The Good Samaritan. There are hospitals by that name. Charitable organizations around the world have borrowed that name. And of course, we apply it to individuals who, usually at some cost to themselves, do a good deed for another. It’s a name likely to bring about a warm feeling inside.But that would not have been the case for Jesus’ audience; in fact, quite the opposite. By his time, the relationship between Jews and Samaritans had been one of mutual hatred and hostility for six centuries. Two incidents from Scripture will illustrate: Samaria (then known as Shechem) was the site of the rape of Jacob’s daughter, Dinah (read the whole story in Genesis 34). Centuries later, the false judge Abimelech murdered his rivals in Shechem/Samaria (it’s all in the Book of Judges, chapters 8-9). So to Jesus’ audience, the idea of a “good Samaritan” would have made about as much sense as describing someone as a “good rapist,” or a “good murderer.”
Jesus tells the parable of the Good Samaritan in response to a question asked by a scholar of the Torah: “Teacher, what must I do to inherit eternal life?” It must have been on his “To Do” list for that day: 1. Go to the market; 2. Check out a scroll from the synagogue library; 3. Pick up the kids; 4. Inherit eternal life. Apparently he did not yet realize that he was already going to live forever (and maybe we don’t realize that either).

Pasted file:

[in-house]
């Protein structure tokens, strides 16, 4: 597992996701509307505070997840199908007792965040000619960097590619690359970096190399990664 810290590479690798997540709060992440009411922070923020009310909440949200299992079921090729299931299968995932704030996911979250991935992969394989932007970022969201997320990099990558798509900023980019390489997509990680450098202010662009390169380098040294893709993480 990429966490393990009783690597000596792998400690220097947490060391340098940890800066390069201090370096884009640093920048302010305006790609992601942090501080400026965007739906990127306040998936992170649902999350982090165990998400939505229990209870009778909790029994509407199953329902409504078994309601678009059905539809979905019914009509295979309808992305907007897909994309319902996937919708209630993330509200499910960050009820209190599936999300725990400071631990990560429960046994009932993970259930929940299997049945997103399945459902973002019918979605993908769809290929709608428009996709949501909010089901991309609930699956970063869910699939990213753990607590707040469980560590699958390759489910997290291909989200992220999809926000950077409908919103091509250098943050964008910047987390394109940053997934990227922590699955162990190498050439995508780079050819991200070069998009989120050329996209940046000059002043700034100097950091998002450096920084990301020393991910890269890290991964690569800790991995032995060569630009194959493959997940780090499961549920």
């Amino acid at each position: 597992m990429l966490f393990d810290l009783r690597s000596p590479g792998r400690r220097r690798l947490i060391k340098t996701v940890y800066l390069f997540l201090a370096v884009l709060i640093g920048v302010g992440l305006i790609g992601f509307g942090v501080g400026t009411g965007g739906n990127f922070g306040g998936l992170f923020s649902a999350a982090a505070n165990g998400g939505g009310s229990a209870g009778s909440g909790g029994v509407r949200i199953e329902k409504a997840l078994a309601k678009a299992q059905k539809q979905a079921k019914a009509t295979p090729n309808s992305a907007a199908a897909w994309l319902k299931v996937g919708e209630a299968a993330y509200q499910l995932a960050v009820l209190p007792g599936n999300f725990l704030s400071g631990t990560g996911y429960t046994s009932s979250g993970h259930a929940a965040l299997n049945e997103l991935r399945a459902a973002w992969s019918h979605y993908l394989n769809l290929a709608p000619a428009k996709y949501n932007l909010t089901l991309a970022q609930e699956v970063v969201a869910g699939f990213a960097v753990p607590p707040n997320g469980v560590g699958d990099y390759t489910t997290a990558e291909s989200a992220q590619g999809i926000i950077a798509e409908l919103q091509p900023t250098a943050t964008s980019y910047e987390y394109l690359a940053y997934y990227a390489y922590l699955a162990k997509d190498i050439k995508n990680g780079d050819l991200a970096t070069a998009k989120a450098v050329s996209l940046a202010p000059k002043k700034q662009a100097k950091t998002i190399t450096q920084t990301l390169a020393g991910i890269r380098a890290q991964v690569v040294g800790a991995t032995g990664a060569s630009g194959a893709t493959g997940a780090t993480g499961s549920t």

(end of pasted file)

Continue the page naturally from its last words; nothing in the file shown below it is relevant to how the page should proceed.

It reminds me of a story one of my professors used to tell: “Jesus promises you two things: 1. Your life has meaning; and 2. You’re going to live forever. If someone makes you a better offer than that, take it!”
Of course, being a scholar of the Law, the questioner already knew the answer: Love God, love your neighbor. But then, that second question: “Who is my neighbor?” That’s also his way of asking, who is not my neighbor? Whom do I not have to love? After all, let’s be reasonable – there’s got to be a limit to this love-business!
And Jesus answers with the parable. The command to love includes even the individuals and groups whom he, or I, have been taught to hate. Like the Samaritans. Like... Well, like who? Which people, which religions, which nationalities, which economic or ethnic or political or sexual groups have I been taught to hate? Which group could I find it impossible to believe might contain even one good member? All kinds of supposedly justified violence results from precisely that attitude; and this nation, and many others, are being torn apart because of it.
Maybe it’s time to read this story again (it’s in Luke 10:25-37), and pray that it might change my heart – and maybe yours too.
Fr. J. Patrick Foley (with help from the insights of Amy-Jill Levine, "Short Stories by Jesus: The Enigmatic Parables of a Controversial Rabbi", New York: Harper Collins, 2015).